It’s important to prepare when it comes to conducting an interview. Similar to candidates taking the time to research a company in advance, we highly encourage those conducting interviews to prepare, too. Throughout our years of recruiting experience, we’ve proven that interview preparation greatly helps hiring managers evaluate candidates more successfully, and even promotes the company’s brand and culture. Being prepared takes time but pays off; you’ll determine a candidate’s skills and fit for the role more efficiently and create a positive candidate experience.
Here are seven tips to prepare before an interview:
- Know your candidates. | Take time to review each candidate’s resume, LinkedIn profile, and application making notes of key points in their skills, experience, and background. It allows you to use the interview time to elaborate on the main points, ask clarifying questions, and inquire about new information that to help with your evaluation.
When looking through a candidate’s resume, keep your interview questions in mind and ask yourself:
- Has the candidate already shared the information?
- Is there something in the candidate’s past experience I’d like to explore deeper during the interview?
- Did the candidate send over work samples I could use to drive the discussion on their skills?
Make notes for each candidate, so you’ll more easily remember who they are when you meet them.
- Prepare your interview questions. | Interviewers are missing out on the chance to evaluate candidates effectively if they do not prepare their questions ahead of time. To create a list of questions you are going to ask, use the job description to determine which skills are needed for the position, and how to assess them during the interview. From there, build questions around those skills.
Here are examples of evaluating communication skills and leadership:
- Communication | “What would you do if your manager gave you unclear instructions for a new project?”
- Collaboration | “How do you build rapport with your new team and manager?”
Avoid generic, overused questions such as “What is your greatest weakness?”. This question is so widely used that it’s easy to find good sample responses online. It would be more useful to ask behavioral or situational questions because they encourage candidates to think on their feet and tell their story.
- Use the same criteria for each candidate | By applying the same process and asking the same questions during each interview, it will enable you to gather the information that is comparable from candidate to candidate and can make the next steps easier. It also minimizes unintended or unconscious bias that may creep into the interview process.
In other words, the best way to evaluate candidates is by comparing the answers they give to the same interview questions.
- Keep detailed notes. | When you have multiple candidates scheduled to interview for the same position, it can be difficult to remember who answered what questions in a particular way, the difference between the candidates, and other factors. Don’t rely on your memory alone!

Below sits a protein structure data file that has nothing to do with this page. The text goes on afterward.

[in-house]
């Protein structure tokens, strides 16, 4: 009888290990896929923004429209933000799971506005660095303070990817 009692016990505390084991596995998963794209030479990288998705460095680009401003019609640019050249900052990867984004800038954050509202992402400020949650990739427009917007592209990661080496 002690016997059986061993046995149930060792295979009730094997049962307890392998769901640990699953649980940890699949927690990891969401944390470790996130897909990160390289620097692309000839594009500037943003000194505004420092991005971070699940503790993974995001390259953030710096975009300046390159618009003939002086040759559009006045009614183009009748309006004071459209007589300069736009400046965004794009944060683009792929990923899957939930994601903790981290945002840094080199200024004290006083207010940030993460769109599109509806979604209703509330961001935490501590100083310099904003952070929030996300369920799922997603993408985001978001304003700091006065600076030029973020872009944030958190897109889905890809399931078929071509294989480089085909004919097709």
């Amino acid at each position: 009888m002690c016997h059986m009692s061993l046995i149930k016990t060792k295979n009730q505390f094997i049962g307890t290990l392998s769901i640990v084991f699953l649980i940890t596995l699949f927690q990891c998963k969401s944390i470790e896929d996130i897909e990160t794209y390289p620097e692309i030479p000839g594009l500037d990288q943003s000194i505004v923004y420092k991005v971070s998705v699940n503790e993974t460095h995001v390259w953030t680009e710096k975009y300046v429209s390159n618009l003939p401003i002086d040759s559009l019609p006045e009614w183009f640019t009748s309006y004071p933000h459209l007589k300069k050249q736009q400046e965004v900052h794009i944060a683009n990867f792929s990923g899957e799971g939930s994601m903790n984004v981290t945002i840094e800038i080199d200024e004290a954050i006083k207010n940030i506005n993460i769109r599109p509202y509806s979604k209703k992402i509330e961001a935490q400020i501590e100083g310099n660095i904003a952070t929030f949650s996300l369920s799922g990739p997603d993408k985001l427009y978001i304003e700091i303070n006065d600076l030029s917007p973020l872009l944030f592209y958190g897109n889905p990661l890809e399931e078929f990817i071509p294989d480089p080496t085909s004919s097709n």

Take detailed notes while interviewing to help you distinguish between candidates and choose the best person.
Also, if you move to additional rounds of interviews, notes can help you avoid repetitive questioning and get more details about a particular point of interest.
- Be ready to answer questions. | Remember, the candidate is interviewing and evaluating you and the company during the interview, too. Candidates are trying to determine whether the job fulfills their career ambitions, and if the company is a good cultural fit for them.
Background to give candidates:
- The company’s culture, mission, and values
- Why this position is open
- The team’s current structure, projects, direction, and goals
- Unique perks and/or benefits extended by the company to the role
- What you like about your job and the team or company
Preparing for these topics in advance may take some time, but you’ll need to do this only once before the interviews begin.
- Sharpen your selling skills. | Keep in mind, interviewing is a two-way street. If you like a candidate, be sure to “sell” the position and company. Sharing company culture and expectations promotes the positives of working for your company. The candidate is more likely to accept your job offer if they are convinced this is the right fit for them.
Create a checklist to sell the position you’re hiring for, as well as your company.
- New developments or exciting plans (product launches, expanded geography, etc.)
- Soft benefits of working for your company (flexible schedule, remote work options, team outings, and/or strategic goal incentives)
- Highlight the advantages they’ll gain by taking the position (career growth opportunities, technology access, etc.)
Be sure to listen to what candidates say that they’re looking for in their job to personalize your “sales pitch”.
- Follow up after the interview. | Remember to update your staffing agency or candidate post-interview (ideally within 24-48 hours) to share valuable feedback about the conversation, ask follow-up questions or provide information they requested, or present an offer.
While conducting dozens of interviews to find the right candidate, managers should remember that a hiring evaluation outline can speed up the hiring process. By creating a plan to assess candidates for the open position on an equal paying field, you will review each resume prior to the interview, have a set of questions to ask candidates that helps them articulate their background and determine additional skills, and fine-tune your “sales pitch” so the candidate is excited about the opportunity to join your team/company.
If you need help finding the right talent to build your team, connect with DAHL’s employment experts. We’ll help you navigate a strategic workforce solution for your company’s hiring needs.